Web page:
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Northern Nevada businesses and organizations find traffic through van and RV travelers

A woman laughs as she feeds three of her alpacas from her hand. There is snow on the ground and on the alpacas’ fleece.
Ember Braun
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KUNR Public Radio
Stacey Payne feeds a group of her alpacas small, brown pellets in Washoe Valley, Nev., on Feb. 6, 2024.

Some businesses and organizations in northern Nevada are offering unique accommodations and experiences through a service called Harvest Hosts.

Imagine a ranch with roaming alpacas. And then, off to the side, parked vans and RVs. It’s a sight you might not expect to see on a farm. But for Stacey Payne, this has become a part of her business.

At Olde LYFE Alpacas, people can stay overnight in trailers, vans, tents and more. She rents land on L. Davis Ranch in Washoe Valley, where her chickens, goats, llamas and alpacas live, surrounded by barns and large grazing areas.

Travelers stay overnight on her ranch in two different ways. Payne has a link on her website which allows people to book a parking or camping spot on the ranch. But she’s also signed up for services that do the booking process for her. She’s a host on several websites, including Harvest Hosts.

“I look at every single thing that could possibly draw people here. And people love that they get to have free ranging alpacas around them,” Payne said.

A mini potbelly pig stands in the snow and looks at the camera while alpacas roam in the background near a barn.
Ember Braun
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KUNR Public Radio
The ranch mini potbelly pig looks at the camera while alpacas roam near one of the barns in Washoe Valley, Nev., on Feb. 6, 2024.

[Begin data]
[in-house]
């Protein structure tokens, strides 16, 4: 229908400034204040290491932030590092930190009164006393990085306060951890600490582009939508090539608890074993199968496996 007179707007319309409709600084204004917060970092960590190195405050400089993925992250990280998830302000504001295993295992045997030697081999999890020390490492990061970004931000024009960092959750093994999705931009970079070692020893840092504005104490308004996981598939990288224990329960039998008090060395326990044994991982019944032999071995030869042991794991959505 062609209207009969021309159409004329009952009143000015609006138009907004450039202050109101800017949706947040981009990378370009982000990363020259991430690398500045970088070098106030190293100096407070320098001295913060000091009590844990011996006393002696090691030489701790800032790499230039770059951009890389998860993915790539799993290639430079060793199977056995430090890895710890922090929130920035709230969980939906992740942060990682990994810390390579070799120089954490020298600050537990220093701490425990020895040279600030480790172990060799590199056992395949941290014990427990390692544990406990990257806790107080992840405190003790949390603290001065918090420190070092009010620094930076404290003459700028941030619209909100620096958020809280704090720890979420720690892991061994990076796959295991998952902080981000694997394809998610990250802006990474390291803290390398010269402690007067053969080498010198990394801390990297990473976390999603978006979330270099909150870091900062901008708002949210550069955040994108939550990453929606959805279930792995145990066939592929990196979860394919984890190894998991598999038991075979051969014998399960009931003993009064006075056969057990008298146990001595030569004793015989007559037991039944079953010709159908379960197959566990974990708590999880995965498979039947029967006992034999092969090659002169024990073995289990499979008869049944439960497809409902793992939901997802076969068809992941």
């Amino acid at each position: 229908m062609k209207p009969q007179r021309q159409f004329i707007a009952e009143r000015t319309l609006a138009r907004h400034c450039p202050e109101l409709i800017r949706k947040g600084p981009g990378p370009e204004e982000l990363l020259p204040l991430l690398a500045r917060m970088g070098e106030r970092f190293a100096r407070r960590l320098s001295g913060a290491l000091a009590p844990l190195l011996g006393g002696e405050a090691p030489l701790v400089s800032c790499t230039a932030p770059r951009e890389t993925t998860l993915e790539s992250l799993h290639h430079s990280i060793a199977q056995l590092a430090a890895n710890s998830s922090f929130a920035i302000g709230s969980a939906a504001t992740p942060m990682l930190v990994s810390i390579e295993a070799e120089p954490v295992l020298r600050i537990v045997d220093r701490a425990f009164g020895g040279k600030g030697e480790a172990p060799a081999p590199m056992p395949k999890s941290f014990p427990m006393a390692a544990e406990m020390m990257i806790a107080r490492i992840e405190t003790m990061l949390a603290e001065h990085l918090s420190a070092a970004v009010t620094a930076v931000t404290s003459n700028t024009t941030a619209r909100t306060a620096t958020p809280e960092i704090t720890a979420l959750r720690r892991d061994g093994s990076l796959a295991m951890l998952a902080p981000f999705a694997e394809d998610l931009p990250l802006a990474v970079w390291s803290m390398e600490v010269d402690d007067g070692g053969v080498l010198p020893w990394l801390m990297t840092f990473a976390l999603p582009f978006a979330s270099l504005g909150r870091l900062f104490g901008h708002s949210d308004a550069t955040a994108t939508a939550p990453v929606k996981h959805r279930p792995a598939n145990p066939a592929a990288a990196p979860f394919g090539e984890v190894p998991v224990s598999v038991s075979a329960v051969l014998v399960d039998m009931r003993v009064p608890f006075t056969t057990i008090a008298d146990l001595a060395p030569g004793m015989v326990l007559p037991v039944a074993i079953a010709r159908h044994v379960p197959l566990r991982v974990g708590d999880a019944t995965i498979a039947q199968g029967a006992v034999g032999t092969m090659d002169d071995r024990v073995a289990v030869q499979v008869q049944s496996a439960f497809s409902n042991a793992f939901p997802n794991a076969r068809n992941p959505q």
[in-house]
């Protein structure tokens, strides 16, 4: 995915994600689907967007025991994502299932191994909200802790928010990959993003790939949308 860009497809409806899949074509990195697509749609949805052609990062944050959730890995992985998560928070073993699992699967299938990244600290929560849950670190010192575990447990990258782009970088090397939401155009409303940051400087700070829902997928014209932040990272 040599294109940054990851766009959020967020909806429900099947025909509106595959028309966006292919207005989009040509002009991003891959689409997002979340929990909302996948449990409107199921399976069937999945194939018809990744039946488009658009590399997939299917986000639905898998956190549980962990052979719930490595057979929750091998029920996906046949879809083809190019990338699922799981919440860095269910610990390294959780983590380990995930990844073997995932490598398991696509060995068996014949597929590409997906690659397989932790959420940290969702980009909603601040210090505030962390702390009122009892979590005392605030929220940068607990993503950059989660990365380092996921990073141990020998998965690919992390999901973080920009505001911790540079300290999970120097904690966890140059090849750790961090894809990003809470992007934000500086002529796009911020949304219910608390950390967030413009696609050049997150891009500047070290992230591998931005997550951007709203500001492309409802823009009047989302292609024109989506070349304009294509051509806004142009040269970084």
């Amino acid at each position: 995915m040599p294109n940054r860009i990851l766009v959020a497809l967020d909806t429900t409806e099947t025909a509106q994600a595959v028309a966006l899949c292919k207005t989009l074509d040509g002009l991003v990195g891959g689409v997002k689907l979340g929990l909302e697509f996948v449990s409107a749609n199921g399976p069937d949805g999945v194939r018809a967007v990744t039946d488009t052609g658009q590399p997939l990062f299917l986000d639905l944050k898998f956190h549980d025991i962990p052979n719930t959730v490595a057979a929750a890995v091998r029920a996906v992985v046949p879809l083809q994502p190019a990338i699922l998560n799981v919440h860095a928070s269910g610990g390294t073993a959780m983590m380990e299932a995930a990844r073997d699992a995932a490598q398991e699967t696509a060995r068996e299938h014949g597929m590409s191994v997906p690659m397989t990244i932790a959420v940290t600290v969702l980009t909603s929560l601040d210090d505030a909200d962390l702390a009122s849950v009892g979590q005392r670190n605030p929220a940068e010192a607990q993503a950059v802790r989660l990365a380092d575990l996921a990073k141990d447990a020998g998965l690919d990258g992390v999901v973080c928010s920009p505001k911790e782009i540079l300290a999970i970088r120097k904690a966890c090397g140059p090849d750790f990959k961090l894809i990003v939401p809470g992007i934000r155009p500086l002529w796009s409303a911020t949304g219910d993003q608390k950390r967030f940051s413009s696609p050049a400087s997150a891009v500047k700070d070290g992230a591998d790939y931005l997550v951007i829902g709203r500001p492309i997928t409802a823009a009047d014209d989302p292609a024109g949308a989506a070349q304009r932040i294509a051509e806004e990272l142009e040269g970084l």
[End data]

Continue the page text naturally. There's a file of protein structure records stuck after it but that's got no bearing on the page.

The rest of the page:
Payne signed up with these companies because she wants traffic for her agritourism business. In addition to renting out spaces, she also sells yarn and animals. She travels to New Mexico, Arizona, California and other states to shear animals as well.

But with Harvest Hosts, she doesn’t get any income from the booking itself. When travelers book the camping spot on Harvest Hosts, they’re encouraged to spend $30 on products or services from the host. For Payne, this means selling beanies, alpaca wool and felted soaps. People can also walk and feed the alpacas for a fee.

“It really comes down to a lot of different revenue streams. You’ve got to have guests coming. You got to have sales going on, of either animals or product, in order to combat downtimes, like right now, winter. Very few people are traveling this area in their RVs,” she said.

A wall lined with socks and awards is to the left. Shelves with various products, like soaps and toys, stand on the right.
Ember Braun
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KUNR Public Radio
Inside of Payne’s gift shop hang socks, beanies, and various products in Washoe Valley, Nev., on Feb. 6, 2024.

Other farms around her use Airbnb, but she doesn’t have the means to do that, she said. By hosting campers on the property, she offers something new for the mainly retirees and families that come to visit.

“I think that there’s a huge draw to not staying in a Walmart parking lot. And not staying along the side of the road somewhere or not staying where there’s a bunch of people,” she said.

While hosts can sign up for free, RV users and other travelers pay a fee. Those who sign up with Harvest Hosts pay a $99 yearly membership.